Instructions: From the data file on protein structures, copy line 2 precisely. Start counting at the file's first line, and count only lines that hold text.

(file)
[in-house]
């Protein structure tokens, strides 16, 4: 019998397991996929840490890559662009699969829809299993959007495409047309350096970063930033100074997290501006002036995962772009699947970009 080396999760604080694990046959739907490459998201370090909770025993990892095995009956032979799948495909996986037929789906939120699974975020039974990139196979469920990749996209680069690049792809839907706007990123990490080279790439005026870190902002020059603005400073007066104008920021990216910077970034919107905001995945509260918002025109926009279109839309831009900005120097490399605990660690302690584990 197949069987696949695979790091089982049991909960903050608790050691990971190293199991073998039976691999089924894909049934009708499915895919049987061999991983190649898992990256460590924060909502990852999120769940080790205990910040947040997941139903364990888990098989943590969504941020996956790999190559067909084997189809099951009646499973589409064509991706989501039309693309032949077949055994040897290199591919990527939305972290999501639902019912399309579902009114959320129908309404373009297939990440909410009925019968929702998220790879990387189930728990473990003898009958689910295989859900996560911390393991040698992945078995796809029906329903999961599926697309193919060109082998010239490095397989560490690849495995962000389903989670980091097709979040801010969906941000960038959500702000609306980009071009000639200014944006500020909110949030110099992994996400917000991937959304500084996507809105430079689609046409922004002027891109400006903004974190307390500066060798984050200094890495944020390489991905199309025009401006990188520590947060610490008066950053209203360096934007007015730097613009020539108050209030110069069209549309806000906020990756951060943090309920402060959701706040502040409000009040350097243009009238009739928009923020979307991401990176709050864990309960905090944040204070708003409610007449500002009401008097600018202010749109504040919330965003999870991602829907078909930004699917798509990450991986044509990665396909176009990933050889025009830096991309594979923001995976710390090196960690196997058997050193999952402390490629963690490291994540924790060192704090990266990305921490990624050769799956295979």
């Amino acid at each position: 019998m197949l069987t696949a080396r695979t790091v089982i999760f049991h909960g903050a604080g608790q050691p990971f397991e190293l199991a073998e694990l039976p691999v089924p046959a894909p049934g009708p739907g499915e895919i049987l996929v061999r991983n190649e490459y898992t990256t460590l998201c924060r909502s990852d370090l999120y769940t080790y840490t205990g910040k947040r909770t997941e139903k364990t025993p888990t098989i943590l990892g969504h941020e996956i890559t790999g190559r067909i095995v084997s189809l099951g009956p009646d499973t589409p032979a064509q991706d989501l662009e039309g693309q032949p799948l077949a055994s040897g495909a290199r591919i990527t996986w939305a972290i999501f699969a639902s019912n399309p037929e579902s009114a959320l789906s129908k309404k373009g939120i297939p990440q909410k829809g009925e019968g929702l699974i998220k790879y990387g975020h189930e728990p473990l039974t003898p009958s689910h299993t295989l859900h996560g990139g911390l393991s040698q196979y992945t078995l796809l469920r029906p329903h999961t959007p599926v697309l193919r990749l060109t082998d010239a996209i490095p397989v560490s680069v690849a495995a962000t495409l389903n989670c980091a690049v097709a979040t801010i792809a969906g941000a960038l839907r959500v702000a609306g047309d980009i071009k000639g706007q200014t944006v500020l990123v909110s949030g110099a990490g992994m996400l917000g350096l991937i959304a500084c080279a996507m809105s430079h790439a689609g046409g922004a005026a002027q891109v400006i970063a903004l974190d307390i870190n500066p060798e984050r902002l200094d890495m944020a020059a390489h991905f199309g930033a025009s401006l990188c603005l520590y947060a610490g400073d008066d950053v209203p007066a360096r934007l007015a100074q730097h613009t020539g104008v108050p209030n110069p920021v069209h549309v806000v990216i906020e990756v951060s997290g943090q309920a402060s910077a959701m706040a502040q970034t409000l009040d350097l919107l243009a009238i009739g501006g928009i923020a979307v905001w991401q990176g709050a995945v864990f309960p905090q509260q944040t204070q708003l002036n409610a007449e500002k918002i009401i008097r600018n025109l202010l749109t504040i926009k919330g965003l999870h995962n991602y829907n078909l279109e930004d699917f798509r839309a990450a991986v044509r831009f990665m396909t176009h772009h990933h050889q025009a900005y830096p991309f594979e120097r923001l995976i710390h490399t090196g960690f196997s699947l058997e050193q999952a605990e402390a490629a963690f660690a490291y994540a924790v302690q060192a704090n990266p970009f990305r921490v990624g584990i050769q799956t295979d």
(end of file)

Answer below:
């Protein structure tokens, strides 16, 4: 019998397991996929840490890559662009699969829809299993959007495409047309350096970063930033100074997290501006002036995962772009699947970009 080396999760604080694990046959739907490459998201370090909770025993990892095995009956032979799948495909996986037929789906939120699974975020039974990139196979469920990749996209680069690049792809839907706007990123990490080279790439005026870190902002020059603005400073007066104008920021990216910077970034919107905001995945509260918002025109926009279109839309831009900005120097490399605990660690302690584990 197949069987696949695979790091089982049991909960903050608790050691990971190293199991073998039976691999089924894909049934009708499915895919049987061999991983190649898992990256460590924060909502990852999120769940080790205990910040947040997941139903364990888990098989943590969504941020996956790999190559067909084997189809099951009646499973589409064509991706989501039309693309032949077949055994040897290199591919990527939305972290999501639902019912399309579902009114959320129908309404373009297939990440909410009925019968929702998220790879990387189930728990473990003898009958689910295989859900996560911390393991040698992945078995796809029906329903999961599926697309193919060109082998010239490095397989560490690849495995962000389903989670980091097709979040801010969906941000960038959500702000609306980009071009000639200014944006500020909110949030110099992994996400917000991937959304500084996507809105430079689609046409922004002027891109400006903004974190307390500066060798984050200094890495944020390489991905199309025009401006990188520590947060610490008066950053209203360096934007007015730097613009020539108050209030110069069209549309806000906020990756951060943090309920402060959701706040502040409000009040350097243009009238009739928009923020979307991401990176709050864990309960905090944040204070708003409610007449500002009401008097600018202010749109504040919330965003999870991602829907078909930004699917798509990450991986044509990665396909176009990933050889025009830096991309594979923001995976710390090196960690196997058997050193999952402390490629963690490291994540924790060192704090990266990305921490990624050769799956295979």